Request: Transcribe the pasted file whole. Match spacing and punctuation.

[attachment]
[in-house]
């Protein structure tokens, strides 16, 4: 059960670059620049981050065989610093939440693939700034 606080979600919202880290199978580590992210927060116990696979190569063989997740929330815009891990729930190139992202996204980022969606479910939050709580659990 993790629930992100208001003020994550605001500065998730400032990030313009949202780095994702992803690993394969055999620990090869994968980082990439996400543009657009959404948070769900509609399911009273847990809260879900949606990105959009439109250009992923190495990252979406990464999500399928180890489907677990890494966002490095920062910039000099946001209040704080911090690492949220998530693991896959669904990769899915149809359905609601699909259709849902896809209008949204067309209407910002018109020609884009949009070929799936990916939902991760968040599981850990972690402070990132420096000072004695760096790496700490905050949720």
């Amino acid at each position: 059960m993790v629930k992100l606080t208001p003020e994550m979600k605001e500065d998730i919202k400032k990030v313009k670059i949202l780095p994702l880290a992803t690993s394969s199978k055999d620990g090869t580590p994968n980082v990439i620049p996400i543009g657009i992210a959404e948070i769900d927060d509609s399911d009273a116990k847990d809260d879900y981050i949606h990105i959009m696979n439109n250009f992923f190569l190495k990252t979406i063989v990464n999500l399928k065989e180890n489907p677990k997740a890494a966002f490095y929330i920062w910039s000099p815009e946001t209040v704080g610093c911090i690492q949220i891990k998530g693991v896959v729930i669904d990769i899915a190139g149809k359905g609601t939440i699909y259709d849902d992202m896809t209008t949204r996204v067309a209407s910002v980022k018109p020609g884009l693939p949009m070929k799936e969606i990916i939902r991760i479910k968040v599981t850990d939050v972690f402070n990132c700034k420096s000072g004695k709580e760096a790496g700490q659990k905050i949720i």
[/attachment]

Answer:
[in-house]
């Protein structure tokens, strides 16, 4: 059960670059620049981050065989610093939440693939700034 606080979600919202880290199978580590992210927060116990696979190569063989997740929330815009891990729930190139992202996204980022969606479910939050709580659990 993790629930992100208001003020994550605001500065998730400032990030313009949202780095994702992803690993394969055999620990090869994968980082990439996400543009657009959404948070769900509609399911009273847990809260879900949606990105959009439109250009992923190495990252979406990464999500399928180890489907677990890494966002490095920062910039000099946001209040704080911090690492949220998530693991896959669904990769899915149809359905609601699909259709849902896809209008949204067309209407910002018109020609884009949009070929799936990916939902991760968040599981850990972690402070990132420096000072004695760096790496700490905050949720």
């Amino acid at each position: 059960m993790v629930k992100l606080t208001p003020e994550m979600k605001e500065d998730i919202k400032k990030v313009k670059i949202l780095p994702l880290a992803t690993s394969s199978k055999d620990g090869t580590p994968n980082v990439i620049p996400i543009g657009i992210a959404e948070i769900d927060d509609s399911d009273a116990k847990d809260d879900y981050i949606h990105i959009m696979n439109n250009f992923f190569l190495k990252t979406i063989v990464n999500l399928k065989e180890n489907p677990k997740a890494a966002f490095y929330i920062w910039s000099p815009e946001t209040v704080g610093c911090i690492q949220i891990k998530g693991v896959v729930i669904d990769i899915a190139g149809k359905g609601t939440i699909y259709d849902d992202m896809t209008t949204r996204v067309a209407s910002v980022k018109p020609g884009l693939p949009m070929k799936e969606i990916i939902r991760i479910k968040v599981t850990d939050v972690f402070n990132c700034k420096s000072g004695k709580e760096a790496g700490q659990k905050i949720i």